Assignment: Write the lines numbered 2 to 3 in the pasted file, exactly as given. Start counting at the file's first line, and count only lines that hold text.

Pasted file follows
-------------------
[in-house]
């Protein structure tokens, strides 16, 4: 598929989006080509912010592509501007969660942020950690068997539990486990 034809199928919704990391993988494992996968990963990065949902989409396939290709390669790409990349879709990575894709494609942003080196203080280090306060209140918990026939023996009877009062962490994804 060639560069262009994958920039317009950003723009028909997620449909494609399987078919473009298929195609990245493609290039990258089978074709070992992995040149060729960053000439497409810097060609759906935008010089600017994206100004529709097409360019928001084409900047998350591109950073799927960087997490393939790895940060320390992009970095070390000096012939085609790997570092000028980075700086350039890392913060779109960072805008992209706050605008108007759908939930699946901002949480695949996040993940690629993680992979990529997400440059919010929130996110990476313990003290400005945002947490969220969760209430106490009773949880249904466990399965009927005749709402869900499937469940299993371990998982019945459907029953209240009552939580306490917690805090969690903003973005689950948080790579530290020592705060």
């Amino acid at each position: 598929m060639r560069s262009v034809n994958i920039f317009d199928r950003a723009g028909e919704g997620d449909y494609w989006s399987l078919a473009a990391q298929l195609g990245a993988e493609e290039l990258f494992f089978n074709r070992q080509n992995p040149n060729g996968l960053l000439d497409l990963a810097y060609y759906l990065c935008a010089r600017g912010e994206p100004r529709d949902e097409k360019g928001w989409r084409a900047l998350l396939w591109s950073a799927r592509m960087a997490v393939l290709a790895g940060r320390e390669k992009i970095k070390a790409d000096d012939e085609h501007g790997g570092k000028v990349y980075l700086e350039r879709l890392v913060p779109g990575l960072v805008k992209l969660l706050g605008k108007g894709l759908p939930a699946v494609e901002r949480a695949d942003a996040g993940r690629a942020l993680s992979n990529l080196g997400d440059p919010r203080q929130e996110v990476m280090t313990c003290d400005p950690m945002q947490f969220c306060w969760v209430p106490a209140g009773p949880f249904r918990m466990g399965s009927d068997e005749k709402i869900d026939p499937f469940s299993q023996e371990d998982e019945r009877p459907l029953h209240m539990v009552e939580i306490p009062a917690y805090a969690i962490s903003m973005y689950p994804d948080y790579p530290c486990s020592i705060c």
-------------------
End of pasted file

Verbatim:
């Protein structure tokens, strides 16, 4: 598929989006080509912010592509501007969660942020950690068997539990486990 034809199928919704990391993988494992996968990963990065949902989409396939290709390669790409990349879709990575894709494609942003080196203080280090306060209140918990026939023996009877009062962490994804 060639560069262009994958920039317009950003723009028909997620449909494609399987078919473009298929195609990245493609290039990258089978074709070992992995040149060729960053000439497409810097060609759906935008010089600017994206100004529709097409360019928001084409900047998350591109950073799927960087997490393939790895940060320390992009970095070390000096012939085609790997570092000028980075700086350039890392913060779109960072805008992209706050605008108007759908939930699946901002949480695949996040993940690629993680992979990529997400440059919010929130996110990476313990003290400005945002947490969220969760209430106490009773949880249904466990399965009927005749709402869900499937469940299993371990998982019945459907029953209240009552939580306490917690805090969690903003973005689950948080790579530290020592705060």
């Amino acid at each position: 598929m060639r560069s262009v034809n994958i920039f317009d199928r950003a723009g028909e919704g997620d449909y494609w989006s399987l078919a473009a990391q298929l195609g990245a993988e493609e290039l990258f494992f089978n074709r070992q080509n992995p040149n060729g996968l960053l000439d497409l990963a810097y060609y759906l990065c935008a010089r600017g912010e994206p100004r529709d949902e097409k360019g928001w989409r084409a900047l998350l396939w591109s950073a799927r592509m960087a997490v393939l290709a790895g940060r320390e390669k992009i970095k070390a790409d000096d012939e085609h501007g790997g570092k000028v990349y980075l700086e350039r879709l890392v913060p779109g990575l960072v805008k992209l969660l706050g605008k108007g894709l759908p939930a699946v494609e901002r949480a695949d942003a996040g993940r690629a942020l993680s992979n990529l080196g997400d440059p919010r203080q929130e996110v990476m280090t313990c003290d400005p950690m945002q947490f969220c306060w969760v209430p106490a209140g009773p949880f249904r918990m466990g399965s009927d068997e005749k709402i869900d026939p499937f469940s299993q023996e371990d998982e019945r009877p459907l029953h209240m539990v009552e939580i306490p009062a917690y805090a969690i962490s903003m973005y689950p994804d948080y790579p530290c486990s020592i705060c």